"We've hired people to study the evolution of the market," said Paul Rouillard, an executive with the Quebec maple syrup producer's federation, which acts as an industry marketing board and quality enforcement watchdog. "Last year the U.S. had record production. We don't know if they've tapped more, if they had a couple of exceptional seasons, but we're studying it. We have to find ways to make sure we remain the market leader."

So, let us not look upon our neighbors across the eastern border as rivals, but as allies. The real opponent, as ever, is Canada. WE'RE COMING FOR YOU, QUEBEC.



In all seriousness, one of Upstate New York's strength is/can be high-quality agriculture. Apples are a good example -- this is one of the world's premier places for growing the fruit, and the success of the crop here has help nurture businesses beyond orchards, such as Nine Pin Cider in Albany. And maple can be an attractive crop in that it can be "grown" on land that's often not suitable for other crops (hilly, rocky, forest-y).

So, maybe New York can learn a thing or two from Vermont. Both in what the Green Mountain State has already done, and what's still to come: researchers there are looking into some odd -- and potentially productive -- new methods of producing syrup.

And together we can take down Canada.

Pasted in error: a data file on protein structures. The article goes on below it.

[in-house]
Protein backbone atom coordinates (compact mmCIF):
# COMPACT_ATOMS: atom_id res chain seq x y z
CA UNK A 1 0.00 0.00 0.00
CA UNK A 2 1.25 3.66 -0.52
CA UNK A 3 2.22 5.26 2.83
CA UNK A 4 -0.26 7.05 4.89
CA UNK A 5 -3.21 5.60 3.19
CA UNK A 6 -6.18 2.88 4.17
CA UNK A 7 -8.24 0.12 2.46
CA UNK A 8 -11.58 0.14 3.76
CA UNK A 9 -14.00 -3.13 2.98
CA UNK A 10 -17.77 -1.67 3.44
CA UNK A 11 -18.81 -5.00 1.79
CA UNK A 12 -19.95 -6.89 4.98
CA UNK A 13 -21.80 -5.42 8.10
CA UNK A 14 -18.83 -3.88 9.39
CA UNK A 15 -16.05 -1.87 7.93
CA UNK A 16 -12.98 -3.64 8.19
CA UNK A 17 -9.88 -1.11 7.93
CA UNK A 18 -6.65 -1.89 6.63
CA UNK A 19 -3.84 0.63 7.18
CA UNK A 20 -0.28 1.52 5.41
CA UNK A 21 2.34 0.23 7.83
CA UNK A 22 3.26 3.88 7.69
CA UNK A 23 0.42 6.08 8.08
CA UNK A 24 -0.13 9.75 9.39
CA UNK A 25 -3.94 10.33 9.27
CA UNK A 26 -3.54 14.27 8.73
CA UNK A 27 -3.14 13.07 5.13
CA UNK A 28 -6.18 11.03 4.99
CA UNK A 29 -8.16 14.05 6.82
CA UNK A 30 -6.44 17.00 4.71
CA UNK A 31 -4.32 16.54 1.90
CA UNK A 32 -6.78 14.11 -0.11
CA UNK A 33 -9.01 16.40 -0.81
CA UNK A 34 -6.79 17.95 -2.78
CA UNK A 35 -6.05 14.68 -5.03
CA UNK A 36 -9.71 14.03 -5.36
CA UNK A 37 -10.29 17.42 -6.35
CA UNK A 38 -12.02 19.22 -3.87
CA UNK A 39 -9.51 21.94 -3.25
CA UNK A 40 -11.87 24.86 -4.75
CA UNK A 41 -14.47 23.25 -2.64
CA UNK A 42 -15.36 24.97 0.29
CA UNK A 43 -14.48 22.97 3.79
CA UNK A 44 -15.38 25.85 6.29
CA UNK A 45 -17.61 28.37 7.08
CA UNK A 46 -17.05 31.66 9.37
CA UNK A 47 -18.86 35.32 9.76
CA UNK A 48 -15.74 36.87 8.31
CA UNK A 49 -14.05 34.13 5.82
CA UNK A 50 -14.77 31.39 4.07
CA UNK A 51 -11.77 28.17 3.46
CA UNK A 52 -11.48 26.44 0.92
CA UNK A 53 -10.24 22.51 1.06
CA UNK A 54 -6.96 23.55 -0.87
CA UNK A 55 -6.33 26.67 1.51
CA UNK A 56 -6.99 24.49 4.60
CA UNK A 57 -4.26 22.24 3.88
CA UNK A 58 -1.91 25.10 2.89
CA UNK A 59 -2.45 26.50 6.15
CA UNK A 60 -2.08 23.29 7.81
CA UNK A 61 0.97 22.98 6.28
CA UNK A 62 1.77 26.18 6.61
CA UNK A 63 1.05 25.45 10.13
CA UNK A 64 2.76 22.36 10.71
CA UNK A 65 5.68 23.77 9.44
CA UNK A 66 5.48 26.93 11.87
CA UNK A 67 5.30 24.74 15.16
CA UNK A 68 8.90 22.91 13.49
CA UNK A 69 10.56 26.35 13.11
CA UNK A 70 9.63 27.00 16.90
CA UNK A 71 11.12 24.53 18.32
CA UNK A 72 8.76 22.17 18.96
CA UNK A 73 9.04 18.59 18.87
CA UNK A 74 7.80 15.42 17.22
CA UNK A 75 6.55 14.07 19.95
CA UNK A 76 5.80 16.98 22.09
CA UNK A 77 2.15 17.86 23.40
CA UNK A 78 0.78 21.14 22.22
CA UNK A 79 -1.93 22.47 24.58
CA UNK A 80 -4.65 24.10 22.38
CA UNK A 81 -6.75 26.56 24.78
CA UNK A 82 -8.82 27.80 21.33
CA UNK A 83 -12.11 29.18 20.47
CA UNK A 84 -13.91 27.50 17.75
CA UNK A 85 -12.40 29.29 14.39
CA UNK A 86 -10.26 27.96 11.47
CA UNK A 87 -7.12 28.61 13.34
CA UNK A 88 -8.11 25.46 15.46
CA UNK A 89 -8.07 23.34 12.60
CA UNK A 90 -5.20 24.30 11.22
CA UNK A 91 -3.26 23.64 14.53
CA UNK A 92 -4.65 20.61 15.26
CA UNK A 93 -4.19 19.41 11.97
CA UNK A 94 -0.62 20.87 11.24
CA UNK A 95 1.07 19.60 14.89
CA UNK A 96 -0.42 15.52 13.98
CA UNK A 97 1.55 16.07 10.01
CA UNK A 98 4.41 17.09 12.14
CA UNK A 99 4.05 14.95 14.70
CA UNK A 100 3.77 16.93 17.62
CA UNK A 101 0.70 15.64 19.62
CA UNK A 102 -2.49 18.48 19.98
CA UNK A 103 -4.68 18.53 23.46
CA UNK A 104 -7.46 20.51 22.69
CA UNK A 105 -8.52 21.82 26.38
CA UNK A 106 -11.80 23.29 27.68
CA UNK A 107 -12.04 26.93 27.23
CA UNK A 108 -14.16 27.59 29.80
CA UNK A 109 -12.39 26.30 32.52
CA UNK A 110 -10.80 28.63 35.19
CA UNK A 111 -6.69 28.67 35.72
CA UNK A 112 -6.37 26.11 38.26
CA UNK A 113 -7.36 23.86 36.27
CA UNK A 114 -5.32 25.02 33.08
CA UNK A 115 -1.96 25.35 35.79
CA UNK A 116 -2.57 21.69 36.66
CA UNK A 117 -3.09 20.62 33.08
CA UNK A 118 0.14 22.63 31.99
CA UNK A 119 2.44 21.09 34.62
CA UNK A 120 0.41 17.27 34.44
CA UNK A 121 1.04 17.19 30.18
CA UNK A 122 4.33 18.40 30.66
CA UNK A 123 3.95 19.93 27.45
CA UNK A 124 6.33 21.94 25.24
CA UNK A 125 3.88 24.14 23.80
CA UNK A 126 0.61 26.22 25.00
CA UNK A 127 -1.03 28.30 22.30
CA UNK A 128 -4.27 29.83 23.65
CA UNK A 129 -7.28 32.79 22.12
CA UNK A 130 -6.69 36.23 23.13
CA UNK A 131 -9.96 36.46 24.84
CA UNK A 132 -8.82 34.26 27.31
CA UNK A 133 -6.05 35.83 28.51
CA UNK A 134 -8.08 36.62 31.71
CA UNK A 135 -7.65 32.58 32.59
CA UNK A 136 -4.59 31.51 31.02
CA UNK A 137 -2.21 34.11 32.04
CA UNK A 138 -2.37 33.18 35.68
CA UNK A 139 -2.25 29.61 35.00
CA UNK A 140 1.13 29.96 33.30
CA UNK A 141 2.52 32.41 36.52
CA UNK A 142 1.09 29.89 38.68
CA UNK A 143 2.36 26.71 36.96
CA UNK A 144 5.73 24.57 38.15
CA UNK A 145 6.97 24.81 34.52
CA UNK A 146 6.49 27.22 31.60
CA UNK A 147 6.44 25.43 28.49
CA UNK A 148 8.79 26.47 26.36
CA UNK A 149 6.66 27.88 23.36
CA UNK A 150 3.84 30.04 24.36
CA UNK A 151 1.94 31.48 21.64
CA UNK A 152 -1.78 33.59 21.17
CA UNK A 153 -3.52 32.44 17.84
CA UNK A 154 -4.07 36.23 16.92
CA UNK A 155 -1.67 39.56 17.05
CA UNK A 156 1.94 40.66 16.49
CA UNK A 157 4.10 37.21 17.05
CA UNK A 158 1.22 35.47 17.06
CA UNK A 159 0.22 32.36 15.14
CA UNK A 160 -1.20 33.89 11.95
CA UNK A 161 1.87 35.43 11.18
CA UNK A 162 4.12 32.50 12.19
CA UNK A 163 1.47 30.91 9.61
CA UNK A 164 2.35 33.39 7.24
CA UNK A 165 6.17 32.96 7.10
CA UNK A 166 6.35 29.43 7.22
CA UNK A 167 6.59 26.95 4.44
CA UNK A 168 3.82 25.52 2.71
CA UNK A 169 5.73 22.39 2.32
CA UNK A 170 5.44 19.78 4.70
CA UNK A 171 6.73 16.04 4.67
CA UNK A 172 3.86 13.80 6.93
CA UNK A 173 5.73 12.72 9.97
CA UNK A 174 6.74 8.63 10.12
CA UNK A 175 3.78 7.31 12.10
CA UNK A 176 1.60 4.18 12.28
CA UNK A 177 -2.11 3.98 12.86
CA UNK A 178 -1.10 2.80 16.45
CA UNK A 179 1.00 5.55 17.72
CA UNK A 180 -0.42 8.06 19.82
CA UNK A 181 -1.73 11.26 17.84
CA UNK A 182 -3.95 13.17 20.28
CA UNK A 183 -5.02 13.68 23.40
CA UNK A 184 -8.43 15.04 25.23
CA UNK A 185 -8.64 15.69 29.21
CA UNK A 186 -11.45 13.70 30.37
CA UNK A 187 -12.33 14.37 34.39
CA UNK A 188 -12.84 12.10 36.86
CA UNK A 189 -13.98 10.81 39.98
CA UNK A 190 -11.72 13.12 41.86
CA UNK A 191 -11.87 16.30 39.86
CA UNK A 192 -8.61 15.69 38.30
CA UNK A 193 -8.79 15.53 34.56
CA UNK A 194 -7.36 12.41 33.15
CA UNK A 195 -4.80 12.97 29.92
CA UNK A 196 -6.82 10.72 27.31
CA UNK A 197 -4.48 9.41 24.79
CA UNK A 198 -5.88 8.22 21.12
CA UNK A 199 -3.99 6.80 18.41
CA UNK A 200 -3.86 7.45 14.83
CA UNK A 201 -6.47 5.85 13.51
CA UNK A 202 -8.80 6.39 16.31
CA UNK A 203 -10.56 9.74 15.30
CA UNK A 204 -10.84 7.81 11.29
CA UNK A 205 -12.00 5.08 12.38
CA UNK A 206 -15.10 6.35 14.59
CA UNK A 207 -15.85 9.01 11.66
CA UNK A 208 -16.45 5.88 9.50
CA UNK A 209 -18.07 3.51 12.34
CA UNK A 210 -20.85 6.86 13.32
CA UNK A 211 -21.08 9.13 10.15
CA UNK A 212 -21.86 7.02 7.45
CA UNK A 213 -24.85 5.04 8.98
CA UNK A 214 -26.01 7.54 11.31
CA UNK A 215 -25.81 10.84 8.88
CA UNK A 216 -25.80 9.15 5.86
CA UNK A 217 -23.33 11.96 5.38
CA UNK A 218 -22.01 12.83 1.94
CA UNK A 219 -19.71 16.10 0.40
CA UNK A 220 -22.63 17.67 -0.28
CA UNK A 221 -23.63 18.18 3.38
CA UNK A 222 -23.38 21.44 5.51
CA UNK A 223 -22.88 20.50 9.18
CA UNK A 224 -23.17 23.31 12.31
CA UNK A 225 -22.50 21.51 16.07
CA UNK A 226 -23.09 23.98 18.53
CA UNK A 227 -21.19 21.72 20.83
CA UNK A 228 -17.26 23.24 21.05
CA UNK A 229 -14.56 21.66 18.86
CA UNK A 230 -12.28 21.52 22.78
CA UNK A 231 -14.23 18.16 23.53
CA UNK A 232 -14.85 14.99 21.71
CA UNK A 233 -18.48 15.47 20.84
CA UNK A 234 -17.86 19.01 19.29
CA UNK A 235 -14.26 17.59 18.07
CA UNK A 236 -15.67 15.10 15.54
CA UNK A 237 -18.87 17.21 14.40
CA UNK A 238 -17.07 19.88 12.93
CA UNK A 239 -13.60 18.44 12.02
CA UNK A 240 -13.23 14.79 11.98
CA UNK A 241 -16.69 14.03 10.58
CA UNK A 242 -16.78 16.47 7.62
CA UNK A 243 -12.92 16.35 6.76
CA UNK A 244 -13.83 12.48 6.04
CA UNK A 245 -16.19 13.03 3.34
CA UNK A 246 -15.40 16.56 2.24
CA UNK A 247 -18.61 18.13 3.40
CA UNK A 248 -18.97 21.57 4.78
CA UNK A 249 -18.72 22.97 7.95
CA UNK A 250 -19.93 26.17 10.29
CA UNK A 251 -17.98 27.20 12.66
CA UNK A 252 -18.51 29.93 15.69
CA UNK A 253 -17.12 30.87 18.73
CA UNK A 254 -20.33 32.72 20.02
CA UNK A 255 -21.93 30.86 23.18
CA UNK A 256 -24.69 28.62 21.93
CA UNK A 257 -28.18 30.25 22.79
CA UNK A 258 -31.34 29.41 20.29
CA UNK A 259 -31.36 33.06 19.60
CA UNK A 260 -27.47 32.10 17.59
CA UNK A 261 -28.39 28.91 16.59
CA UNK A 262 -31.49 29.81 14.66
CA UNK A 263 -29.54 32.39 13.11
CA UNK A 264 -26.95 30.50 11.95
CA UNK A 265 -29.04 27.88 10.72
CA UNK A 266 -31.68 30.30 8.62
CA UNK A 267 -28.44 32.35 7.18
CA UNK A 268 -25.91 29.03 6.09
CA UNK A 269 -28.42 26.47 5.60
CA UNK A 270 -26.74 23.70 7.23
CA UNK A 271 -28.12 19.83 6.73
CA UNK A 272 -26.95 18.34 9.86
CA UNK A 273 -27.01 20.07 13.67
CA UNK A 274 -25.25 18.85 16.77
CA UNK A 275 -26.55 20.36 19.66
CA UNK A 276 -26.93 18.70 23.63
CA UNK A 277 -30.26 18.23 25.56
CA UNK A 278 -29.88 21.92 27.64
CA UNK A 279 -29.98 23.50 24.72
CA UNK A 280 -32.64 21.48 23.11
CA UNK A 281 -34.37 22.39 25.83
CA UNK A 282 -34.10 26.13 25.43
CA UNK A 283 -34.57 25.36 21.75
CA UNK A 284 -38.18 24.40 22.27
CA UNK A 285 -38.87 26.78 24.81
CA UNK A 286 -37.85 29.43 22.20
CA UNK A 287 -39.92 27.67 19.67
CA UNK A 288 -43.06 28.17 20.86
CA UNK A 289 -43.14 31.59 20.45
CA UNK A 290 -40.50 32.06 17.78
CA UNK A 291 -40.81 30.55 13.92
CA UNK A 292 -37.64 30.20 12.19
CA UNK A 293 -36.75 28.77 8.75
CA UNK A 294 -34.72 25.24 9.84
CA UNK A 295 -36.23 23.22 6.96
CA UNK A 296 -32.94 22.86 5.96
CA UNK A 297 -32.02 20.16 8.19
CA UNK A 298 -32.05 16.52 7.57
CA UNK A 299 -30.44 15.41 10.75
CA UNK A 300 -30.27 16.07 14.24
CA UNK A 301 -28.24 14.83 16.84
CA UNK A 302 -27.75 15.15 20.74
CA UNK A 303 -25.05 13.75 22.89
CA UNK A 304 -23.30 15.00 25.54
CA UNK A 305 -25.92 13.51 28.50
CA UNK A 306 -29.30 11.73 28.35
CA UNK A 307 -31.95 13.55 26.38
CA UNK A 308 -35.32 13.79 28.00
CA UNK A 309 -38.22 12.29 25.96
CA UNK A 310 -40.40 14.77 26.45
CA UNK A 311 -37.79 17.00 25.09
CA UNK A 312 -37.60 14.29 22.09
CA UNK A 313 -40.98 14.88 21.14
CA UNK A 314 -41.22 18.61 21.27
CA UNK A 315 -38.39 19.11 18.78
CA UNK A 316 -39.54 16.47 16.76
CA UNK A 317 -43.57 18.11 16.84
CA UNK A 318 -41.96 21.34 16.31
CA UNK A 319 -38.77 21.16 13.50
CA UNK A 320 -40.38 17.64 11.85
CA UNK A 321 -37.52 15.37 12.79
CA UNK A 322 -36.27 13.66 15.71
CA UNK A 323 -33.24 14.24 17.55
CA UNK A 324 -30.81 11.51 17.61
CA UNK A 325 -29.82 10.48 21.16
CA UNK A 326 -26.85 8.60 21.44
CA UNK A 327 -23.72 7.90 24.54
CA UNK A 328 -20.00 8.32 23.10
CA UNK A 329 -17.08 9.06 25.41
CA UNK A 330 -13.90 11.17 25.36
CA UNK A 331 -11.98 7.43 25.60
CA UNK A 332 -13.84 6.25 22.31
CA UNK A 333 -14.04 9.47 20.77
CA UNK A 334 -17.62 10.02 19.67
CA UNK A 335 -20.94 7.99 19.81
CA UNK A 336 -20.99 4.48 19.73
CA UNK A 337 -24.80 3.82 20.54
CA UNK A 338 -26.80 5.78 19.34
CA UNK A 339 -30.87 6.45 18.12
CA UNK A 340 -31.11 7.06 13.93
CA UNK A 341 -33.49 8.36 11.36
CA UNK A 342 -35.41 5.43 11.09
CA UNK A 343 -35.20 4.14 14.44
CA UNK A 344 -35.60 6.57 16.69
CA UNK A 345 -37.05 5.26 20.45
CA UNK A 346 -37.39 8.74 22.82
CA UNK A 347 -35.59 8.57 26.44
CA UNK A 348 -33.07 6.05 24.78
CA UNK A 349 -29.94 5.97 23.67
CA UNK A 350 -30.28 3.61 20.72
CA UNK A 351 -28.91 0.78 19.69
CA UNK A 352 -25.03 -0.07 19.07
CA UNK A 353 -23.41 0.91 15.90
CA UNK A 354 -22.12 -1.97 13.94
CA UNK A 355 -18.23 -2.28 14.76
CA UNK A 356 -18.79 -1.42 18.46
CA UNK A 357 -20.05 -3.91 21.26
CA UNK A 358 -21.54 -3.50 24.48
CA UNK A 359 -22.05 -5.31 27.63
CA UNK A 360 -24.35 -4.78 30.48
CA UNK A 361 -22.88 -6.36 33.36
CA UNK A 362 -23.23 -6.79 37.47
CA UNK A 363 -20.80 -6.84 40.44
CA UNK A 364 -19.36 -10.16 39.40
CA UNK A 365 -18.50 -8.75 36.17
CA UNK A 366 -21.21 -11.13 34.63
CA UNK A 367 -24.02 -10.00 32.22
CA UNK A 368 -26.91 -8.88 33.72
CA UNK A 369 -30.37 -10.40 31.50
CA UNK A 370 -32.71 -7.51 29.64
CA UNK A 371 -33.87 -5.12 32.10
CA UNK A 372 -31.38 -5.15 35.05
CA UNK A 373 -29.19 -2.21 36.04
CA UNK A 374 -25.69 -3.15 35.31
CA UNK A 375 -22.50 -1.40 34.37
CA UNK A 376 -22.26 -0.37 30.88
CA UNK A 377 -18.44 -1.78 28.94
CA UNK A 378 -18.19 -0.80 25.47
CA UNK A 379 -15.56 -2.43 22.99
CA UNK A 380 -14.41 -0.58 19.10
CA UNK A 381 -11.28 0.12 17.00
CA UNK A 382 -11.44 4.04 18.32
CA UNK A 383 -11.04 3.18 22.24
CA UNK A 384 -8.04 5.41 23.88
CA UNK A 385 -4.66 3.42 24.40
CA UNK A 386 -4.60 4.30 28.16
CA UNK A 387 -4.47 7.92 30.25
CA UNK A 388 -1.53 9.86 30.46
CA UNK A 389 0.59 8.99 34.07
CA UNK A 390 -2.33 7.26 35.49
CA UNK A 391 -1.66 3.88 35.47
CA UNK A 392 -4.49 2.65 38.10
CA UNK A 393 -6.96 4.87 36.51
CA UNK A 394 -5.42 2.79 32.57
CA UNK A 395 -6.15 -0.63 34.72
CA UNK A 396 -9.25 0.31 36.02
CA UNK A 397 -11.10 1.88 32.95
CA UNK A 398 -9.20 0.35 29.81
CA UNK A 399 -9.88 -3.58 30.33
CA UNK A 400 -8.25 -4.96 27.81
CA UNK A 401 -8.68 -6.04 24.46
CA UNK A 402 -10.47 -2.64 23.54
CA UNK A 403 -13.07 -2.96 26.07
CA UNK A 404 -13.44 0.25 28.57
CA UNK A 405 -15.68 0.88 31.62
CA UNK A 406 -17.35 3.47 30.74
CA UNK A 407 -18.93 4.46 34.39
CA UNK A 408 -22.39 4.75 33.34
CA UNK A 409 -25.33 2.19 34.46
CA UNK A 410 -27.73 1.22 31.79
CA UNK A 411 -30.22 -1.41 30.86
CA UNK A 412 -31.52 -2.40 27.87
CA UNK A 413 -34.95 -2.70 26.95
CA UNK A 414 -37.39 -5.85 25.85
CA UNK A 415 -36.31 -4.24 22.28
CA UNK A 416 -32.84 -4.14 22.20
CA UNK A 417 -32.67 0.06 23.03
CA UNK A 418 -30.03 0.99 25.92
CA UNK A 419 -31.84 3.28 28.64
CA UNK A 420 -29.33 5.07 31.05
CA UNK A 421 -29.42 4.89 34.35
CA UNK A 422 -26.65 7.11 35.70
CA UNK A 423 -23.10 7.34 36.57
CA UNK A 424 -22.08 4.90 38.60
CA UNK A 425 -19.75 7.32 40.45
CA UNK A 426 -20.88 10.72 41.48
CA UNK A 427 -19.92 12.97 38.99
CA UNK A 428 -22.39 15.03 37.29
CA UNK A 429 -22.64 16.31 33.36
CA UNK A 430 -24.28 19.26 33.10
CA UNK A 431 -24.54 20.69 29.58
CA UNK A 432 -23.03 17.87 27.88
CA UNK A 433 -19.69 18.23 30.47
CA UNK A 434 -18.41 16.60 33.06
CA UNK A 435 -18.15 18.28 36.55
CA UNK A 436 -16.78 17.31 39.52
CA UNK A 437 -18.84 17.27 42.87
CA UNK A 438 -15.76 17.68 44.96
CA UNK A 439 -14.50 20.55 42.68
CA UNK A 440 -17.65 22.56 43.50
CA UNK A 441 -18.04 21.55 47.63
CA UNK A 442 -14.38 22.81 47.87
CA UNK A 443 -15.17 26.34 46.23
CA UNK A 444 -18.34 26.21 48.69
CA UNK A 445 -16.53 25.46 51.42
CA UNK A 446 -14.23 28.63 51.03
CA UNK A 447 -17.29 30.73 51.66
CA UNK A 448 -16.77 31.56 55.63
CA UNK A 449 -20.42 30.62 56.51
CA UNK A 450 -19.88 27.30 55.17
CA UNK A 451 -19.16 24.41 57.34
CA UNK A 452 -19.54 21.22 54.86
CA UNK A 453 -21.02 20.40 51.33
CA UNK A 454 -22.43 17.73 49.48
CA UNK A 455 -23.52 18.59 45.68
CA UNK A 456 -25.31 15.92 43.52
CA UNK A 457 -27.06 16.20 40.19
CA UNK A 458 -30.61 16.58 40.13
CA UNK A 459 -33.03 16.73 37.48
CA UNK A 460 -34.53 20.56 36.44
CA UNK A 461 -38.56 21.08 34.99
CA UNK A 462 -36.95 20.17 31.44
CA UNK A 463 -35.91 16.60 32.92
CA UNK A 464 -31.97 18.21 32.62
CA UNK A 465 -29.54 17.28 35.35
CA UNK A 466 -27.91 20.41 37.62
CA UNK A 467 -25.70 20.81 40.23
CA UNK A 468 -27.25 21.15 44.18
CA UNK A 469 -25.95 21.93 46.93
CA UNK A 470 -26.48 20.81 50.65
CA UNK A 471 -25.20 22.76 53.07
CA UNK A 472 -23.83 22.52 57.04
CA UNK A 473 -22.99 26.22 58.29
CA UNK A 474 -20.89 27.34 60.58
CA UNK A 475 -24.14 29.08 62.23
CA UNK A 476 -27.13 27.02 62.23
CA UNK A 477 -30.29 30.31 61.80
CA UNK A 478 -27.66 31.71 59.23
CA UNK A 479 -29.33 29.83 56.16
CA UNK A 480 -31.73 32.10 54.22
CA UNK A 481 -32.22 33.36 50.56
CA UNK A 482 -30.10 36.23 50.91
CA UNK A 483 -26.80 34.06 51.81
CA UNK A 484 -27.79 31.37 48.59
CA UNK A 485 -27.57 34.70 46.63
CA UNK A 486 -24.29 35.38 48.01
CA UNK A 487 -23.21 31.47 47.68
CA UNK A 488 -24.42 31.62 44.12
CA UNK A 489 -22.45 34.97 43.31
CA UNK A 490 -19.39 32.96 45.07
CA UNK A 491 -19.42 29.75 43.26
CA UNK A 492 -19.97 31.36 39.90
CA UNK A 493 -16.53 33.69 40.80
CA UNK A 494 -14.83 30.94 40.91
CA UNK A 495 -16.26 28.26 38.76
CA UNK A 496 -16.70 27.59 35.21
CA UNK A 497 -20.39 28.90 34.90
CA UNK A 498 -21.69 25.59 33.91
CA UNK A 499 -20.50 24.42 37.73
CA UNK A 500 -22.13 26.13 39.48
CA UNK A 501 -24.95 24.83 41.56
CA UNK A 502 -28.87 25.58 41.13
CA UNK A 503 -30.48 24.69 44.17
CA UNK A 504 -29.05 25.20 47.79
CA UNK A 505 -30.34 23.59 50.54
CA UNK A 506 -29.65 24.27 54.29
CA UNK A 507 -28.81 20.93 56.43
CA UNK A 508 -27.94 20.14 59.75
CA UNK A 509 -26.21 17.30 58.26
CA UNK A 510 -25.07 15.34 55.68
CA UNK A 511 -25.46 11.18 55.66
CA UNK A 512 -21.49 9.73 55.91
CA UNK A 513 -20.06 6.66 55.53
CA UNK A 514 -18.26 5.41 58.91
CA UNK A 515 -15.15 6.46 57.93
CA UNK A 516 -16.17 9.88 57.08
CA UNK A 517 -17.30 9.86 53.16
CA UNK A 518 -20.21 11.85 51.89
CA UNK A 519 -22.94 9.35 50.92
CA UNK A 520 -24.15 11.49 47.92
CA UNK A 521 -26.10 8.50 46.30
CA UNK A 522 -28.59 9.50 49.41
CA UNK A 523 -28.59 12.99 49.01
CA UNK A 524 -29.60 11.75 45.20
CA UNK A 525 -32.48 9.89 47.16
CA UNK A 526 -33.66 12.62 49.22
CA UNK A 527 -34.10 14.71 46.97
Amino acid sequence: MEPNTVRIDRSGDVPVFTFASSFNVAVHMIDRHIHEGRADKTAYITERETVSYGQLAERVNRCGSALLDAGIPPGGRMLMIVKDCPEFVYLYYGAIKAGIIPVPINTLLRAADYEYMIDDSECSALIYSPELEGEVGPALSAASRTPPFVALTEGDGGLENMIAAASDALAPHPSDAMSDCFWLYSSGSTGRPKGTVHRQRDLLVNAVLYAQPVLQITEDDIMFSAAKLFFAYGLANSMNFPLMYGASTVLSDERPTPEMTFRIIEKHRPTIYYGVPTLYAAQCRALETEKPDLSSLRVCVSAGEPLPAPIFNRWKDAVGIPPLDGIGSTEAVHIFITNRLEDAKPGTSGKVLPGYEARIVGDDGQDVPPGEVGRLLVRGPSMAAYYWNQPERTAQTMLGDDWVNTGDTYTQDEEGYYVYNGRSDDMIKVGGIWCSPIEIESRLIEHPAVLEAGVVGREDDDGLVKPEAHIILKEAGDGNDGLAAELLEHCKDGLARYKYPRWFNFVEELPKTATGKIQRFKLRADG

Earlier on AOA:
+ The art and science of maple sugaring
+ A tour of a maple syrup operation


The cartel keeps Québecois farmers in business even through disastrous years for maple syrup. Yankee farmers are left to twist in the wind. What's more climate change will mean that production will gradually shift northward. America is weak. It doesn't have a chance against la belle province for the short game or for the long.

What really matters is how much can the world market consume at a profitable rate for farmers to keep production going. Investigate the marketing end and where and who is purchasing all that syrup. This is where the Canadian Cartel does more research than on production. But it is also why Vermont can sell it's tradition as the Green Mountain state so easily to consumers. Frankly New York has much more forest that could become maple producing. But is demand there to make it worthwhile, most likely it will be but the investment for farmers is a steep one with plenty of forest management that takes man hours to achieve, with a rather long term to recoup that investment. Incentives are usually the key to get more production going. If New York State Legislative actions could say freeze property taxes on current Maple productive forest that would give room for more farmers to take it up, It is the main down side of any business in this state, we are taxed at the highest rates Nationally in particular on property, yet we have the natural resource to step up production.
On the personal end it is sugar that is twice as rich as cane. But no where near as cheap to produce as corn syrup, which is the artificial syrups big advantage over the real thing. When it comes to perceived taste it is not much different to the kid pouring it on for breakfast, until you wake up one day and get the real syrup taste preference going on for yourself and demand the best for your kids and yourself, that is where tradition has played a role in the market. Like anything in the food bill it comes perceived at a real higher cost so anything that can help to keep it's production cost down will help to continue increasing it's preference as a food item.